"Bang Bang (My Baby Shot Me Down)" is the second single by singer-actress Cher from her second studio album The Sonny Side of Chér. The song was written by Cher's then-husband Sonny Bono and released in 1966. The song reached number three in the UK Singles Chart and number two on the Billboard Hot 100. The same year, the song was covered by Nancy Sinatra; Track 11 on the album "How Does That Grab You?" (1966). Nancy's version of the song was featured during the opening sequence of Quentin Tarantino's 2003 film Kill Bill. "Bang Bang" was included on Vanilla Fudge’s 1967 release, “Bang Bang”. This version of the song was later used in David Fincher’s 2007 film Zodiac. A portion of this song version was also used in Netflix original TV Series Lilyhammer Season 2 episode 8.
The single proved successful, charting high on many national charts worldwide. In the United States, it was Cher's biggest solo hit of the 1960s, peaking at #2. This was Cher's first top-three hit in the UK, charting at #3. It would be her last top-three hit until The Shoop-Shoop Song twenty-five years later.
Allmusic's Joe Viglione reviewed the song positively: "Metaphors abound as the old world mix of strings collides with the new world of pop neatly edited into this under 3 minute hit..." Modern critic Tim Sendra, when he reviewed the "The Sonny Side of Cher" album, wrote a mixed review: "The only track that has any real zest is the Bono-written novelty "Bang Bang (My Baby Shot Me Down)," the kind of dramatic song Cher could knock out in her sleep but also a song with no real heart." In 1987, Cher recorded a rock version of the song for her comeback album Cher (1987 album). The 1987 version was performed on Cher's Heart of Stone Tour (1990) and Living Proof: The Farewell Tour (2002-2005).
This song was also very popular in the Sixties in Italy and has been covered by the following artists: Mina, Dalida and the bands Equipe 84 and, in a psych-garage style, I Corvi. In France, the French version with French-language lyrics written by Claude Carrère and Georges Aber was sung by Sheila, and became a big hit there in summer 1966. Still in France, Jacno and Mareva Galanter did a cover of the French version (2006). In Quebec, Claire Lepage did a French cover in 1966.Also, in 1966-67, the song was sung in French by popular artist Dalida.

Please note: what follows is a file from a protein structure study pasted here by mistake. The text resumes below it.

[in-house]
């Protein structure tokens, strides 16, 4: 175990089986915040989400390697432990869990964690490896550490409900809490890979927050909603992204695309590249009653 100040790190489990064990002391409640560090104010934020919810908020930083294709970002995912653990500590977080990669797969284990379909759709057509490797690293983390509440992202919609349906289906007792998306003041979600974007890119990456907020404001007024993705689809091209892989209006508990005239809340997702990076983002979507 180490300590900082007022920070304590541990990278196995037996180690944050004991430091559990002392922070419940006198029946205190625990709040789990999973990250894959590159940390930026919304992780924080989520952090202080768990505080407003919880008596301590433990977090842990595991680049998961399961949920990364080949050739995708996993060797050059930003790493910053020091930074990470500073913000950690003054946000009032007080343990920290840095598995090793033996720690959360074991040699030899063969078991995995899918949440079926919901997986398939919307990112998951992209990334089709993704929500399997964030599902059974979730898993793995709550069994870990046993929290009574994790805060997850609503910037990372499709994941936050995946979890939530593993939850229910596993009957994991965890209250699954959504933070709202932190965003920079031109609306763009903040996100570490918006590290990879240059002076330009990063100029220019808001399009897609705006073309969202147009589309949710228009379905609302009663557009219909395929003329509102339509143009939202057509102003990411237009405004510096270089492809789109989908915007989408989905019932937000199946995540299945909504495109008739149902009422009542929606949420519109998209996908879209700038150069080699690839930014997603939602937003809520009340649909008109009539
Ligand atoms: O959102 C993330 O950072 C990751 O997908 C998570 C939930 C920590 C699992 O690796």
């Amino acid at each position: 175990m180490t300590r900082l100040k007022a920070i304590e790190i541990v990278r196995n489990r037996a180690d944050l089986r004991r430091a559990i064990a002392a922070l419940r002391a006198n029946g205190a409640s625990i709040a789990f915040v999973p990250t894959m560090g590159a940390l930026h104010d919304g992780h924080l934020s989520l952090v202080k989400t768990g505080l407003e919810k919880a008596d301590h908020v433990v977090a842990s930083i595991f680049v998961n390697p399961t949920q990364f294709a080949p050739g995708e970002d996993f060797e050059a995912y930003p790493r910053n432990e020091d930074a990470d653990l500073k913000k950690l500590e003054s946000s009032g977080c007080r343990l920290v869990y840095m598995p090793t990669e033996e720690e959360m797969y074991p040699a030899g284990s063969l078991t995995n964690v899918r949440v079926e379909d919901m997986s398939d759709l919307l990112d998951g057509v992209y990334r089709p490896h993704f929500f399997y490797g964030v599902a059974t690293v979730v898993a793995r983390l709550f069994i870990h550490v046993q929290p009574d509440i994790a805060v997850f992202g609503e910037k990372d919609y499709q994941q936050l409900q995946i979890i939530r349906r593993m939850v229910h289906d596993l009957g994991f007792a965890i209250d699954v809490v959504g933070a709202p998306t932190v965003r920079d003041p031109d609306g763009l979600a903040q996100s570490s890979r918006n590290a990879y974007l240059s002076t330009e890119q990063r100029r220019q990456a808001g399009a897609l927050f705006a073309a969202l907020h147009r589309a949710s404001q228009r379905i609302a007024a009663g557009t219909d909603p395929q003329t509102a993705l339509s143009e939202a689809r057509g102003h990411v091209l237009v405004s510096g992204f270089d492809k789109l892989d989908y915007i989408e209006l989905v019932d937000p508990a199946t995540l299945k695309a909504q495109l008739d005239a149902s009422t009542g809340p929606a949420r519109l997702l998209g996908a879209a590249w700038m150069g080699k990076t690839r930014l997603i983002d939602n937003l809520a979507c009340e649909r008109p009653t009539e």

In the 60s Iranian singer Elaheh recorded a Persian cover version of the song with slightly altered lyrics, and more recently in October 2009, Mohsen Namjoo covered the early parts of Bang Bang, singing it in a traditional Iranian key at the end of his song "Hammash".
Romanian singer Anda Călugăreanu (voice) and Sincron band covered the song (in Romanian) called "Beng, beng" on a compilation from 1968 called 'Melodii din toată lumea VII' ('Songs from around the world VII')
Brazilian singer Denisse de Kalafe covered the song in 1969 called "Bang bang (My baby shot me down)" on her 'D. Kalafe e sua turma' EP.
In 1973 New Zealand band Butler released their only album "Butler" which featured Bang Bang as the first track.
In the 2008 French-Canadian movie Maman est chez le coiffeur, the song is played twice in French: the 1966 Claire Lepage version near the beginning and later by Elie Dupuis, one of the stars of the movie who was 12 years-old. The Dupuis version is also featured on the film's soundtrack.
In 2010 Macedonian punk-rock band Parketi covered the song as a single.
In 2010, Maiysha on Undercover: Live From New York
In May 2011 Burlesque performer Miss Annie covered the song as the soundtrack of short film Gang Girls featuring Shana Swash.
In 2011 Los Angeles singer/songwriter Sarah Ault covered Bang Bang on her debut album The Pressure Beneath.
On their 2007-2008 tour, Mexican rock band "He Shot Me" covered the Sinatra version to open their show.
In 2012, the Boston band, Emily Peal and The Band of Skinny Men, covered Bang Bang in their well-received YouTube video.
In 2012, San Francisco funk band Monophonics covered this song as one of the leading tracks off their upcoming album "In Your Brain".
Indie rock band Murder By Death plays the song at concerts and was featured on the Fuego! ep
On November 13, 2012, the song was recorded by Anneliese van der Pol on the first cast recording of For The Record Series, For The Record: Tarantino. The album features songs from the films of Quentin Tarantino, including Pulp Fiction and Inglourious Basterds.